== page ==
Corporatism is primarily in charge of the commodification of creativity and cannot hope to reproduce it on its own because of the fundamentally social character of this resource. Only society can reproduce creativity effectively. This split between commodification (a corporate function) and reproduction (a social function) is a distinctive feature of the new era.
The socialization and manufacture of reality by corporatism to suit its ongoing agendas means that experimentalism increasingly sets the goals for entire societies. The incipient convergence between genetic engineering, biopharmacology, and biomedicine cine offers the frightening possibility of adjusting individual genetic makeups to suit corporate needs, not only in the manipulation of mass consumption habits but also in producing individuals who are pliant to corporate power and to its managerial priorities. “Medications” that engineer personalities and attitudes to suit corporate priorities are likely to become widespread with the expansion of the biopharmaceutical industry.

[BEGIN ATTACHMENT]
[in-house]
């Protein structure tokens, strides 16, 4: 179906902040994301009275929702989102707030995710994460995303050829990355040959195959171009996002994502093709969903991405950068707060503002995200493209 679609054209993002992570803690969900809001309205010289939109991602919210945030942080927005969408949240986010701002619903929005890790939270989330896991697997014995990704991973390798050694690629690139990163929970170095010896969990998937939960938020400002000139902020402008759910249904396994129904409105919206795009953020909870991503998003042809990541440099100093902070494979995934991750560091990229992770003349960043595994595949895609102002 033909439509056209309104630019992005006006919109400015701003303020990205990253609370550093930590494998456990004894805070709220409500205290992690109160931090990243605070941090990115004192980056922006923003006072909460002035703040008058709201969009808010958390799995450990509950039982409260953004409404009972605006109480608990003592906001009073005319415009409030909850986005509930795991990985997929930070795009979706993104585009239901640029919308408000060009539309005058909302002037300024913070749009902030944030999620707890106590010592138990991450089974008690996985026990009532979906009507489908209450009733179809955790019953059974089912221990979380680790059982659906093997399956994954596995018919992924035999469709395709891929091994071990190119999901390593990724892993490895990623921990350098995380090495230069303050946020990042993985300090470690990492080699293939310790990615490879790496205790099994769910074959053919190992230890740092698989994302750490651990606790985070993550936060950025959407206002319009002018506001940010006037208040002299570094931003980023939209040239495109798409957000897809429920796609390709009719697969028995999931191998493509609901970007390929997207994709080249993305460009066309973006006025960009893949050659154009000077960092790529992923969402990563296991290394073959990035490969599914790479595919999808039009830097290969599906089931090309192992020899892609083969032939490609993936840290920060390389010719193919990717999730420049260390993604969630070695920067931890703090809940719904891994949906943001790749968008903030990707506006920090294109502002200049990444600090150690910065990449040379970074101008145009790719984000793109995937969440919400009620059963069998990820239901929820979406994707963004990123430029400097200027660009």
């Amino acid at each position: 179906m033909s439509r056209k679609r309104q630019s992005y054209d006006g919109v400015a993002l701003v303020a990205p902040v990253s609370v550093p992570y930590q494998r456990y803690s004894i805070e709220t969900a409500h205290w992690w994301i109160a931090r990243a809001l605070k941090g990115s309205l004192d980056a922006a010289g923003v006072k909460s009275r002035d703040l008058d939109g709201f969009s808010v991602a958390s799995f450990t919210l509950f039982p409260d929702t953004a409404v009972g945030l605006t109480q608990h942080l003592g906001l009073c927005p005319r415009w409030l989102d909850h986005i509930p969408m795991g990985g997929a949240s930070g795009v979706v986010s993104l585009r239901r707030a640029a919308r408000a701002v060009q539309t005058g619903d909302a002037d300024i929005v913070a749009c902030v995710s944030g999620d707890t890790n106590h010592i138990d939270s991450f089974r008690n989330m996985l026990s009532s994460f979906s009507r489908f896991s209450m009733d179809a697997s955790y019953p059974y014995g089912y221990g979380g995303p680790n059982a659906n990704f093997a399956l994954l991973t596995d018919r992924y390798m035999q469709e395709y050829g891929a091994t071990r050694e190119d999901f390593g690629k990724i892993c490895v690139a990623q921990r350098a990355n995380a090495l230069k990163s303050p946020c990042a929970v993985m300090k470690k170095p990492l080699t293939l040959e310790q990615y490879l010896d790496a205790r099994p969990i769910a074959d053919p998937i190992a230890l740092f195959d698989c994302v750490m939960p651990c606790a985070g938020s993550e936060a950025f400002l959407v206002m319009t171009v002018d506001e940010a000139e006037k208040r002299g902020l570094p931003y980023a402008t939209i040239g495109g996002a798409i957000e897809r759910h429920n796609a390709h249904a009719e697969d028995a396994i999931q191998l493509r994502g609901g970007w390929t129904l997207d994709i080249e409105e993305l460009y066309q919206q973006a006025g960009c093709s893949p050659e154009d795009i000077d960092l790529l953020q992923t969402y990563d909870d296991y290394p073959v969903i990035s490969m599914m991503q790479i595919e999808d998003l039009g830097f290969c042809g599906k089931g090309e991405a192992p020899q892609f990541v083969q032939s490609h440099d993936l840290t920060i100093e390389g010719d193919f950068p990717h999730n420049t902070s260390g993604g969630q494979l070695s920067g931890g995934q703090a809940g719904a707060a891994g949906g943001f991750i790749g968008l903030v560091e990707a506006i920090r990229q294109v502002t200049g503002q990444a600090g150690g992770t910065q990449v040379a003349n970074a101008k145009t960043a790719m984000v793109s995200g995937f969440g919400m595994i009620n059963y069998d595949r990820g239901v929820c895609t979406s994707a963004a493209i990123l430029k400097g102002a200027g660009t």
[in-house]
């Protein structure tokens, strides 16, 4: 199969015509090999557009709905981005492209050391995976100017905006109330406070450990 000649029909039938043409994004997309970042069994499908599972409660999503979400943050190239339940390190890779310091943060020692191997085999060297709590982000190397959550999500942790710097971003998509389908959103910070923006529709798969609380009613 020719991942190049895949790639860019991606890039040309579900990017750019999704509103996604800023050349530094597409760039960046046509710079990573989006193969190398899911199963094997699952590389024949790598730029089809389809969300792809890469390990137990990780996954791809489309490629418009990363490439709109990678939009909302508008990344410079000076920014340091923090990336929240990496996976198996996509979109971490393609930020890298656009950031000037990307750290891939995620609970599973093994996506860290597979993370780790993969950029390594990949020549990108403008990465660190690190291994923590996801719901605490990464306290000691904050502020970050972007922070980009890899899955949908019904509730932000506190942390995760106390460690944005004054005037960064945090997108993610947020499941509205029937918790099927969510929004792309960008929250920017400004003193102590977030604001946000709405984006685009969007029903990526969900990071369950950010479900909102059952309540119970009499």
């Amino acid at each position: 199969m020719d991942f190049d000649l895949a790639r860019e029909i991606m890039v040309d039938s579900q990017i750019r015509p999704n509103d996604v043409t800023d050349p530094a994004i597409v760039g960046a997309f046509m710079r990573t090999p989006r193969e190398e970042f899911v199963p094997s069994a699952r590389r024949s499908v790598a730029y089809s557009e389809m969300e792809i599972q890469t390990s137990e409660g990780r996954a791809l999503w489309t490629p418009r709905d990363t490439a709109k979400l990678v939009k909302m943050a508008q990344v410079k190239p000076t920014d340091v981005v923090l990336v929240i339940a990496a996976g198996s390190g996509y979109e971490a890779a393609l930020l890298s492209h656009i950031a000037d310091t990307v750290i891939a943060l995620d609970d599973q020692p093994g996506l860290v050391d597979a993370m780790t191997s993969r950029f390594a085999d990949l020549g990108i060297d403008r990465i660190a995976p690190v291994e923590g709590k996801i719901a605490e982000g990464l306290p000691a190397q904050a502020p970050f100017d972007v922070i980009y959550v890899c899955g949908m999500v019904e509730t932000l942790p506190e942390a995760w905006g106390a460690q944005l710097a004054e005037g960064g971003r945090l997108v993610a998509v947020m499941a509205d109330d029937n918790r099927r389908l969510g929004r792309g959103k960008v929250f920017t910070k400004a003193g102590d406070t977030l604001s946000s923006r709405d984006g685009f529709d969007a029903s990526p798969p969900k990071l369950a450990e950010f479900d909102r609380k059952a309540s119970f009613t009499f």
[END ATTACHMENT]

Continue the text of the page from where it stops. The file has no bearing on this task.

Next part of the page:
Realignment educational infrastructure directly related to technology and science, such as instructional laboratories and classrooms, are becoming a part of this new corporatism. Funding by corporations and government sponsored institutions will realign their agendas to meet the demands of the corporatism, while at the same time phasing our spurious and alternative educational programs deemed non-compliant to the new corporate culture. One is seeing this as many of the older liberal arts programs are slowly being phased out and replaced with more technological and scientific instructional initiatives.